Navent, a leading jobs and real estate classified company operating in Latin America, told us on Thursday it aims to list only in 2017 – as we have suggested several times in our Classified Intelligence Report (CIR) and on our site in the recent past.

For reference, please, check Classified Intelligence Report Vol. 17, Jan. 28, 2016, titled “Investors’ offer for Zhaopin snarls Seek’s growth plans for China”.

In November last year, a former Navent VP told us in Buenos Aires that it hadn’t at that stage fixed a date to go public.

“The business continues to be our priority. Obviously, the IPO is something important. But, we don’t want to lose the focus on the business. If everything works out in a fantastic way, then we could go public in 2017.

“Before 2017, there’s no way for that to happen,” former VP Cristóbal Perdomo told Classified Intelligence Report at the time.

 (from his LinkedIn profile page with thanks)

Nicolas Tejerina, CEO of Navent  (from his LinkedIn profile page with thanks)

Commenting a report by Forbes México, Navent’s CEO, Nicolás Tejerina, confirmed on Thursday the company was still working with a 2017 timeline.

“We have always (had) 2017 as (our) horizon [to go public],” he commented.

Despite the plans, Tejerina said the time frame can’t be narrowed down, and will depend on the “market’s appetite.”

“We’re working to be ready in 2017,” he told us in an email.

Forbes México reported Navent wants to list on the NYSE, but Tejerina denied it. “We haven’t decided where we’ll list – the U.S. or elsewhere – and when we should do it,” he said.

Last year, Techcrunch estimated Navent’s market value at $600 million U.S., and said the Buenos Aires-headquartered company was among the ten biggest LatAm digital companies, as measured by market value.

MercadoLibre was valued at $6.3 billion U.S., while VivaReal of Brazil — a direct competitor of Navent’s ImovelWeb — was valued at $250 million U.S..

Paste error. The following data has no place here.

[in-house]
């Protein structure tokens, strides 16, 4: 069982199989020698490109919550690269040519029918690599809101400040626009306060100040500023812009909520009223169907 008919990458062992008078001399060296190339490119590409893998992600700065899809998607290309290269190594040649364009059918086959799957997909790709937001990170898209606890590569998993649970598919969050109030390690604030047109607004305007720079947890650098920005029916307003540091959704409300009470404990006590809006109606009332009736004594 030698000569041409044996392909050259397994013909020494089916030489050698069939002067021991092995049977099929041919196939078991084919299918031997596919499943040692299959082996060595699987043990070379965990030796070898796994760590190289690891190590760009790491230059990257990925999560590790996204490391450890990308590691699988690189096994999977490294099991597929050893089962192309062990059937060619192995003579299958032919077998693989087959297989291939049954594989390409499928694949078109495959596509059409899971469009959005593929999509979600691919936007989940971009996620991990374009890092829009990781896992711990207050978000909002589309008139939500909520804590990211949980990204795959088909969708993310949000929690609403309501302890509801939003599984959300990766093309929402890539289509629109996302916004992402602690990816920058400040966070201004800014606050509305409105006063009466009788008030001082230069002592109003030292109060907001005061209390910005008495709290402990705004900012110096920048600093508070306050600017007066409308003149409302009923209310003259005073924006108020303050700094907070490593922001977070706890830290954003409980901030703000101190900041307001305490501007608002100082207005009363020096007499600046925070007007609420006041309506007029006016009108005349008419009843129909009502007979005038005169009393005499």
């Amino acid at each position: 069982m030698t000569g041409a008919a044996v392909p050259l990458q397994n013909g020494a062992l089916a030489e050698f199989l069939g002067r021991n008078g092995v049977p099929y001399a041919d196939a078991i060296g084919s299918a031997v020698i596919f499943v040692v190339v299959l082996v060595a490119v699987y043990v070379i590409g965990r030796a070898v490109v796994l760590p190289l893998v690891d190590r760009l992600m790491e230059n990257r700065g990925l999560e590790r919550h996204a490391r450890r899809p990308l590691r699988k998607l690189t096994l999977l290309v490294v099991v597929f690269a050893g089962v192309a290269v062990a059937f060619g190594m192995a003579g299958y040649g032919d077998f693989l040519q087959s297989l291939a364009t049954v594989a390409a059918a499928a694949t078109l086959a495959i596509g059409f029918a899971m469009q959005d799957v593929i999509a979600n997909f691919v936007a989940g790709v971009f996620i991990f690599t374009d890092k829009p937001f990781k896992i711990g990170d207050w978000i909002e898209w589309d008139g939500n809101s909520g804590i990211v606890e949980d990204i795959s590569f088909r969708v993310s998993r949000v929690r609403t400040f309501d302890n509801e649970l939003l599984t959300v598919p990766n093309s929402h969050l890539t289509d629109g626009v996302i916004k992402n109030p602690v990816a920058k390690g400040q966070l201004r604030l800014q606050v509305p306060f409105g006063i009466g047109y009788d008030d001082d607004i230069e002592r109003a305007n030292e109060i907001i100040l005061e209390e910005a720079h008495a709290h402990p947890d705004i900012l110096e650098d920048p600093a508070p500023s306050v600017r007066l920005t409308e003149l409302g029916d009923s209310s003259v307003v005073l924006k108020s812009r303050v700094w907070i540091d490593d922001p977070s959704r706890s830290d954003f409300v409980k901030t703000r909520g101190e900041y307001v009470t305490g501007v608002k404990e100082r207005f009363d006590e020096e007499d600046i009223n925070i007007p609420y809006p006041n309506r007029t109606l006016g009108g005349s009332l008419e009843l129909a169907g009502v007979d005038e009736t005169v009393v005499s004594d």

Forbes México quoted Tejerina as saying that, “an IPO tomorrow [meaning in a near future]” would give the company access to cheaper capital compared to the capital available in Latin America nowadays.

From a one-euro company to a LatAm giant

Latin America is home to some interesting classified companies that started out as “small-room start-ups.” Started from scratch, they now fight for top positions in extremely competitive markets.

VivaReal is one such a company. “For years we had no money. We didn’t have cash. We didn’t take outside investment for years and no-one thought we were capable of competing,” Brian Requarth, executive chairman of VivaReal, told us.

Brian Requarth, executive chairman of VivaReal (from his LinkedIn profile page with thanks)

Brian Requarth, executive chairman of VivaReal (from his LinkedIn profile page with thanks)

“In fact, I think until a few years ago, few have heard of us. That’s the story. We came out of no-where. Now we’re arguably the leading real estate website,” Requarth told us back in 2014.

VivaReal’s story is impressive. Requarth himself (and TechCrunch) offer some interesting details about the Brazil-based real estate player.

Navent, one of Latin America’s largest classified companies by revenue and number of employees, is another company which grew from humble beginnings.

Telefonica used to own Bumeran, a jobs site in Argentina, which Tejerina helped launch in 1999, but which wasn’t going well and landed on the market. Tejerina wanted to buy it.

On a flight from Buenos Aires to Spain the Argentinian executive memorized the arguments he wanted to use to acquire the struggling asset. Surprisingly, the Spanish owners made an unexpected proposal: Tejerina and his partner Navarro could buy it for one euro, if they took the debt of $500,000 over, the owners said.

Tejerina accepted the offer, and bought Bumeran for one euro. The funniest part was that, at the time, Tejerina didn’t have one euro in his pocket.

“The Terra guys [which owned Telefonica] needed to give me an euro coin, to close the deal,” Tejerina recounted in an interview with the Brazilian media.

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